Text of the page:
Robotic thyroid surgery, also referred to as robotic-assisted thyroidectomy, is a minimally invasive surgical technique. It is employed to completely or partially remove the thyroid gland, which is situated in the front of the neck and generates hormones that control metabolism.
How is the surgery being performed?
A robotic system with robotic arms and equipment is controlled by the surgeon during robotic thyroid surgery from a console. Beyond what is possible with human hands alone, the robotic arms can grasp and handle the surgical instruments with greater precision and range of motion. Using hand and foot controls, the surgeon can manipulate the robotic arms while viewing a three-dimensional magnified image of the surgery area on a console.
The robotic devices are inserted into the neck during the treatment through tiny incisions made by the surgeon. The surgeon then uses the robotic arms under remote control to execute additional required surgical procedures, such as dissecting and removing the thyroid gland. The surgery may involve a partial thyroidectomy (removal of only a small piece of the gland) or a complete thyroidectomy (removal of the entire gland).
Why is the surgery done?
Robotic thyroid surgery, commonly referred to as a robot-assisted thyroidectomy, is carried out for a number of reasons, including
1)Removal of Thyroid Nodules : Thyroid nodules are one of the main causes of robotic thyroid surgery. Nodules are abnormal growths that can be benign (non-cancerous) or malignant (cancerous) in the thyroid gland. With minimal scarring and potential harm to neighboring tissues, robotic surgery makes it possible to remove nodules precisely.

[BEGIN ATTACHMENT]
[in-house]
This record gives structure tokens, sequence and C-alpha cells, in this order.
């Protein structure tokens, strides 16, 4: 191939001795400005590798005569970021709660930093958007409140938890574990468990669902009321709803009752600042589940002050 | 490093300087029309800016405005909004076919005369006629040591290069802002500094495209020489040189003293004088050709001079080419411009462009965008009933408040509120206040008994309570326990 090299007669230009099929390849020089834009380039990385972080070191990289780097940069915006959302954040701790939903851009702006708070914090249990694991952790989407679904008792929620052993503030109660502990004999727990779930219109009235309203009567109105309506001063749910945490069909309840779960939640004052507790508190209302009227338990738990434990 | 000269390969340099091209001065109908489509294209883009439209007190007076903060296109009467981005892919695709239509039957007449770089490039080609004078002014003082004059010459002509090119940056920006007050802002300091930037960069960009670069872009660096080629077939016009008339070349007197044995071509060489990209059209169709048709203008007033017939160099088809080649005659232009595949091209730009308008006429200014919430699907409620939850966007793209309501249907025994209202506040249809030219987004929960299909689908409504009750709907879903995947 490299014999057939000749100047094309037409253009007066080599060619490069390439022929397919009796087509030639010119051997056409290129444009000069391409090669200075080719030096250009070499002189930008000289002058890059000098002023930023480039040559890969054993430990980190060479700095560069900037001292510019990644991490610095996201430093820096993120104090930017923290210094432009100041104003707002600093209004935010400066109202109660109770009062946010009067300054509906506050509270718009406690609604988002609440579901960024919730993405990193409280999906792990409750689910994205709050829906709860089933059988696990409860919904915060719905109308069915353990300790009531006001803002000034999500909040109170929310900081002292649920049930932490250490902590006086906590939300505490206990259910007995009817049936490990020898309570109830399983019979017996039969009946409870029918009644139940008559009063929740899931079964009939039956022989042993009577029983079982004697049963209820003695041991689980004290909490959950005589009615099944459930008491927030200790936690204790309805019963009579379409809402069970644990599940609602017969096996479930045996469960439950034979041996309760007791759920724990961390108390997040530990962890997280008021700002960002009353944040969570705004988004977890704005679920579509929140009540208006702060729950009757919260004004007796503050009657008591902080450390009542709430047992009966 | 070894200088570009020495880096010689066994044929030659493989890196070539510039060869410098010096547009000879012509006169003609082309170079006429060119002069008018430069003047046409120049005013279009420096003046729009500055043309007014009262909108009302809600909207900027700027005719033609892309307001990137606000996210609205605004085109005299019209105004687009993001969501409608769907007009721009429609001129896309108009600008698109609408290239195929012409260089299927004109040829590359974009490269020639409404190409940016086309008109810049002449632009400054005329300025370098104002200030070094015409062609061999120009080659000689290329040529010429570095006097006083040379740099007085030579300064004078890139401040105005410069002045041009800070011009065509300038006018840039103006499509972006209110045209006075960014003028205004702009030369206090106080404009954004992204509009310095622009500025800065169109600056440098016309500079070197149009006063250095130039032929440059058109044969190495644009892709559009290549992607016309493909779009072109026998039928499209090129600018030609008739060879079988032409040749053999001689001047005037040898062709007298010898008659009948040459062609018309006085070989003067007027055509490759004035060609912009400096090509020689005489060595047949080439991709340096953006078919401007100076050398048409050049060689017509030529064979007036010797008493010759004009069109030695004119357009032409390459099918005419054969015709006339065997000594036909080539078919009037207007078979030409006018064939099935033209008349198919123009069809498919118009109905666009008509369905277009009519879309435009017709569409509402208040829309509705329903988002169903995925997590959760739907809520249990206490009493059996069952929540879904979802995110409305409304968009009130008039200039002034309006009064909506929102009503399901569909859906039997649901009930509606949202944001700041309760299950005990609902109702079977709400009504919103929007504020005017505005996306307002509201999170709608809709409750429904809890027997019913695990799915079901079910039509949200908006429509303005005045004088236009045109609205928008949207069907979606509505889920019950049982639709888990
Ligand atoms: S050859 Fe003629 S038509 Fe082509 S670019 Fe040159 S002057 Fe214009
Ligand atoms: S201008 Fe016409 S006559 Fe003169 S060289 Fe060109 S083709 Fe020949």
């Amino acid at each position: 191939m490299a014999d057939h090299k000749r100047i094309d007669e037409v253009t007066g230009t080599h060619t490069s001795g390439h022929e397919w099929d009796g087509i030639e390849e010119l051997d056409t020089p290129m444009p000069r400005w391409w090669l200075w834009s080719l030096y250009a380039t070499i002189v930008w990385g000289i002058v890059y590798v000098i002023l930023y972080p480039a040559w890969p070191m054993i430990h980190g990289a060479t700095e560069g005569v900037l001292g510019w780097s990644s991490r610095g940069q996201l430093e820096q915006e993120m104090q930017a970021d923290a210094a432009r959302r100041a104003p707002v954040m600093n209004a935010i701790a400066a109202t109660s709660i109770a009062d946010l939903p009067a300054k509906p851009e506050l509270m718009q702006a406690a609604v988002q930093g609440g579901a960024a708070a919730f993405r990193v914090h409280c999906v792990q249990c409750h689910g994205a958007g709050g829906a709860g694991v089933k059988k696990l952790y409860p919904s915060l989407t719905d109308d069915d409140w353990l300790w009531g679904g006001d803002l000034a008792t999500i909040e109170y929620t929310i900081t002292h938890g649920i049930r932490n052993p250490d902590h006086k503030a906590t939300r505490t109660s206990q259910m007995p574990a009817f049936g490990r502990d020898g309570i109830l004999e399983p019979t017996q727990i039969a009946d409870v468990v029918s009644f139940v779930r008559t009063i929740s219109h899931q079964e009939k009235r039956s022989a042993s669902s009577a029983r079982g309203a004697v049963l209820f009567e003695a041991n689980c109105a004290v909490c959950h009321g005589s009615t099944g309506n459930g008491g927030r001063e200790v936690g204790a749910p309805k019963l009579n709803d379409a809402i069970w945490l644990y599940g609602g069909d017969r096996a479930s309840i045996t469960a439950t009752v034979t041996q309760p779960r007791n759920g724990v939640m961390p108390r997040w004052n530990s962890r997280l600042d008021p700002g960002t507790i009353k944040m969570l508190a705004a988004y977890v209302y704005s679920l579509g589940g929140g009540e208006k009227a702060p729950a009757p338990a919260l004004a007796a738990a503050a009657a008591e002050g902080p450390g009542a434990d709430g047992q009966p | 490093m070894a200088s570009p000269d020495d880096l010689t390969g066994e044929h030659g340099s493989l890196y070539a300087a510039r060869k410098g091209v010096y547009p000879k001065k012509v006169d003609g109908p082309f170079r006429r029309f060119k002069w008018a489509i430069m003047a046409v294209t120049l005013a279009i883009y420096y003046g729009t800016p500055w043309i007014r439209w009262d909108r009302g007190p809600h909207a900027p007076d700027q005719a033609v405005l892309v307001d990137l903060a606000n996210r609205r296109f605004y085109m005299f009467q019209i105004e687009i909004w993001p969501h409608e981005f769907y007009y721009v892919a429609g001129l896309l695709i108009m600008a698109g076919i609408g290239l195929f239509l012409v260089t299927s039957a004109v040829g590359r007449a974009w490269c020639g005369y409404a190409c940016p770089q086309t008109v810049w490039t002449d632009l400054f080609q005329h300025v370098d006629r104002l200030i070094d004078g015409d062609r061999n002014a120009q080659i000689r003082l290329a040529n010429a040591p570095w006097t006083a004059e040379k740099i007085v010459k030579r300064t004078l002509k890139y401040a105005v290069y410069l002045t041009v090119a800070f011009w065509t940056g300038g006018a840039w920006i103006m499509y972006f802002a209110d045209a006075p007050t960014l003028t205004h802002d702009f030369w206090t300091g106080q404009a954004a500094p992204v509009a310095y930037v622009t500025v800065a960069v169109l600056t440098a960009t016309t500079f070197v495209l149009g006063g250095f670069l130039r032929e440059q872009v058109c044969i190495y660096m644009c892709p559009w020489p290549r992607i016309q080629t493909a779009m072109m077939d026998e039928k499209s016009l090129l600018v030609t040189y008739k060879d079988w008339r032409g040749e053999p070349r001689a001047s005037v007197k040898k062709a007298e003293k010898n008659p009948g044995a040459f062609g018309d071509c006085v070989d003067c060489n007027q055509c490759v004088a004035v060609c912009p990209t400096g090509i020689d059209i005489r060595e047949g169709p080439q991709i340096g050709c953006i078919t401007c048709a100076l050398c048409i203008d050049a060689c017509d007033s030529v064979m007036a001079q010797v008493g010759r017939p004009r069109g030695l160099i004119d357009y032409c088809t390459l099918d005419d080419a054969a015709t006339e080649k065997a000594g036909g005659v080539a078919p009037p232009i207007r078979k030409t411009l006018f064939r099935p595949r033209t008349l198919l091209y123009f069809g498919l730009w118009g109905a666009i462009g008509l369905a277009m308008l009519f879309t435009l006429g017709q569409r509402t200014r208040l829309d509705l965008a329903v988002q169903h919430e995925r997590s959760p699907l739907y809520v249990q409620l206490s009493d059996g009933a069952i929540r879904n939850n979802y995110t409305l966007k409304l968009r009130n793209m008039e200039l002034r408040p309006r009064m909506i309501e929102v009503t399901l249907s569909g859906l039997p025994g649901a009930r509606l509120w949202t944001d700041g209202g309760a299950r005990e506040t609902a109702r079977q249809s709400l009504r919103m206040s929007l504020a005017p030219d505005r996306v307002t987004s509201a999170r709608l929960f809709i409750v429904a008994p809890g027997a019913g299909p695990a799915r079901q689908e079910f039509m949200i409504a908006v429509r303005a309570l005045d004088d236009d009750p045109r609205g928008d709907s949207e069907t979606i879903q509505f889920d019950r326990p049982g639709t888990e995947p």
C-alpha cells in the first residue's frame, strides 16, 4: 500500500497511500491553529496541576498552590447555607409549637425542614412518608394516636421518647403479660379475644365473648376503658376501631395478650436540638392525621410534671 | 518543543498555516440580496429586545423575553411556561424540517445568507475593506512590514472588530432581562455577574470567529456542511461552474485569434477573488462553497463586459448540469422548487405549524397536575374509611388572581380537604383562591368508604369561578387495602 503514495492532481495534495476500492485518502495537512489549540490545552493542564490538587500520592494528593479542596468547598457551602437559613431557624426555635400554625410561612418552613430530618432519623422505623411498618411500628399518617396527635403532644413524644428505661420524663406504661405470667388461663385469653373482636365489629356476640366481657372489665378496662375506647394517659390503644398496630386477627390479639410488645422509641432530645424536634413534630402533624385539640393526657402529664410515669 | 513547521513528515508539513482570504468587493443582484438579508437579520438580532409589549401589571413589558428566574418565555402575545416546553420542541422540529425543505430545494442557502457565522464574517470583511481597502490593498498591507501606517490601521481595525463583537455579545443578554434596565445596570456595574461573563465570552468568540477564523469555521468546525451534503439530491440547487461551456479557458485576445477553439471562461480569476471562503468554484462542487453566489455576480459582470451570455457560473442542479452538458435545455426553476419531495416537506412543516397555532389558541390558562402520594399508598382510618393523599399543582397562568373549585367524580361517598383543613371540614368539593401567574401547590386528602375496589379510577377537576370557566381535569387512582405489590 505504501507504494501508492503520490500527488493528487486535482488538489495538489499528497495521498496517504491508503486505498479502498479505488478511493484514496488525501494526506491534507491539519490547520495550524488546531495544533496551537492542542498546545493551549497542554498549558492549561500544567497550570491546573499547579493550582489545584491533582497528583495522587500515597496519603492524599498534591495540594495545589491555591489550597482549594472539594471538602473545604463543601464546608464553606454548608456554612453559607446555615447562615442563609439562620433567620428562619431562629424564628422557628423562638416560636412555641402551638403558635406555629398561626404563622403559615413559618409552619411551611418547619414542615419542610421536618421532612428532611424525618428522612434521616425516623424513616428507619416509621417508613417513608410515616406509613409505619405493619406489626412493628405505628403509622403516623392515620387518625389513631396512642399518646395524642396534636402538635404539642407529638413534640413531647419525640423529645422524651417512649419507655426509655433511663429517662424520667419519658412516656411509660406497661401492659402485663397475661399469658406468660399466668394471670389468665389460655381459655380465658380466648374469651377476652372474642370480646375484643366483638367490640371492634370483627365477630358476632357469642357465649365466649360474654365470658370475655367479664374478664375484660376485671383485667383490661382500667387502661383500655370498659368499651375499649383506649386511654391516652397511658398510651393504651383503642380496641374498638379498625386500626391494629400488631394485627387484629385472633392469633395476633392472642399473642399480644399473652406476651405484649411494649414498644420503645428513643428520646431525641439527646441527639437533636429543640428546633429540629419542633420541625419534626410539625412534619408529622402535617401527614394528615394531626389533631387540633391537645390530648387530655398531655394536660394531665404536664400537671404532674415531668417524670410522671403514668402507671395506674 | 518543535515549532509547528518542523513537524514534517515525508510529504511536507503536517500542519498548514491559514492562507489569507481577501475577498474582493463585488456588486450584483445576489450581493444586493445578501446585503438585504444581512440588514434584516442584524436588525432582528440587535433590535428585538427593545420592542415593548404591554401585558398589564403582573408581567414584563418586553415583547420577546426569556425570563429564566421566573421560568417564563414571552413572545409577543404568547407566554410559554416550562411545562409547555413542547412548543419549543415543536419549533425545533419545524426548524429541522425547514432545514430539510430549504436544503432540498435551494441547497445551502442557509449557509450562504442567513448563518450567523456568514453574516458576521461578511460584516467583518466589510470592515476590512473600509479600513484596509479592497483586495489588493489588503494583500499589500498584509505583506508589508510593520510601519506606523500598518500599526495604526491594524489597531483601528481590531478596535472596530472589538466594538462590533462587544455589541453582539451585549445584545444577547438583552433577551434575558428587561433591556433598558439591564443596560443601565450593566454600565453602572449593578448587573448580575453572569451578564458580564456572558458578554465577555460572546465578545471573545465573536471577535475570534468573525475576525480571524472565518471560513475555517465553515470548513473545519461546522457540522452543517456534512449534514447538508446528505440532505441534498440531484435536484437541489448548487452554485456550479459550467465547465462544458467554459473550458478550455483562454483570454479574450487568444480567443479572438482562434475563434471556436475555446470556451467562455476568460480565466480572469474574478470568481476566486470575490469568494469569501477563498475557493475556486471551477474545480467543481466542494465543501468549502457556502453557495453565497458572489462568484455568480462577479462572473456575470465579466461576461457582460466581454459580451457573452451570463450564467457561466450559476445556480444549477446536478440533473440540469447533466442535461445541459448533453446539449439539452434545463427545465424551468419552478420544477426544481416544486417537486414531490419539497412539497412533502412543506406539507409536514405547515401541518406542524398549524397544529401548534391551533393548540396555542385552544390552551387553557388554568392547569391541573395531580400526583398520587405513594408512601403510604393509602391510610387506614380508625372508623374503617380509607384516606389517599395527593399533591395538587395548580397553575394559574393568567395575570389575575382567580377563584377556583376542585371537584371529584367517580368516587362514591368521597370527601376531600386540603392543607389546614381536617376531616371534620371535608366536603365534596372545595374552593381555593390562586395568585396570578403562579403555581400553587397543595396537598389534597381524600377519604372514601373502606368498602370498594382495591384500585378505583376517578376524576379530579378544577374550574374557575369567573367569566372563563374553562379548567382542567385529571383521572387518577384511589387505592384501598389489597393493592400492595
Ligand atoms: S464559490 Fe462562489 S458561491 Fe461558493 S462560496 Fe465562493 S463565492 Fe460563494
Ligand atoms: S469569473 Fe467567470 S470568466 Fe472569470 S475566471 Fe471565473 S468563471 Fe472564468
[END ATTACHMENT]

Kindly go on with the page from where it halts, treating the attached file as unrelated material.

2) Treatment for Thyroid Cancer : Robotic thyroid surgery may be utilized to handle thyroid cancer. It permits the removal of malignant thyroid tissue while lowering the size of the incisions and having less of an effect on surrounding tissues, such as the parathyroid glands and the recurrent laryngeal nerves.
3) Cosmetic Considerations : Robotic thyroid surgery is frequently selected due to its favorable cosmetic outcomes. Compared to open surgery, which uses larger incisions, robotic surgery uses smaller incisions and leaves less visible scars. This may be crucial for people who are worried about the procedure's cosmetic results.
4)Patient Comfort and Recovery : Robotic thyroid surgery uses small incisions and is a less invasive technique. Compared to open surgery, it often provides less discomfort, shorter hospital stays, and quicker recovery. Patients frequently return to their regular activities sooner and may have less pain after surgery.
5)Patients at High Risk : For patients who have a high risk of problems from open surgery, robotic thyroid surgery may be an option. Patients with obesity, lung or heart issues, or history of neck surgery may fall under this category.
Advantages Of Robotic Thyroid Surgery Over Traditional Open Surgery
- Smaller incisions
- Reduced blood loss
- Reduce Pain after surgery
- Shorter hospital stays
- Quick Recovery
What to expect post surgery
Here are some typical guidelines for the immediate aftermath of robotic thyroid surgery:
- You may experience pain, swelling and discomfort in the neck area after surgery
- The surgery involves smaller incisions in the neck. It's important to keep the incision area clean and dry
- Avoid physical exertion like hard lifting, and any other activity that could put strain on your neck.
- May experience Temporary voice changes after surgery such as hoarseness or a weak voice
- Follow Up Appointments
- Dietary recommendations or modifications needs to be followed during the recovery period
Risks associated with the surgery
There is evidence that robotic thyroid surgery is equally effective as open thyroid surgery and is usually regarded as safe. Like any surgical operation, there are, however, possible dangers and complications that can occur. Robotic thyroid surgery carries some hazards, such as:
- Nerve Damage
- Scar formation
- Allergic reaction, or respiratory problems to anesthesia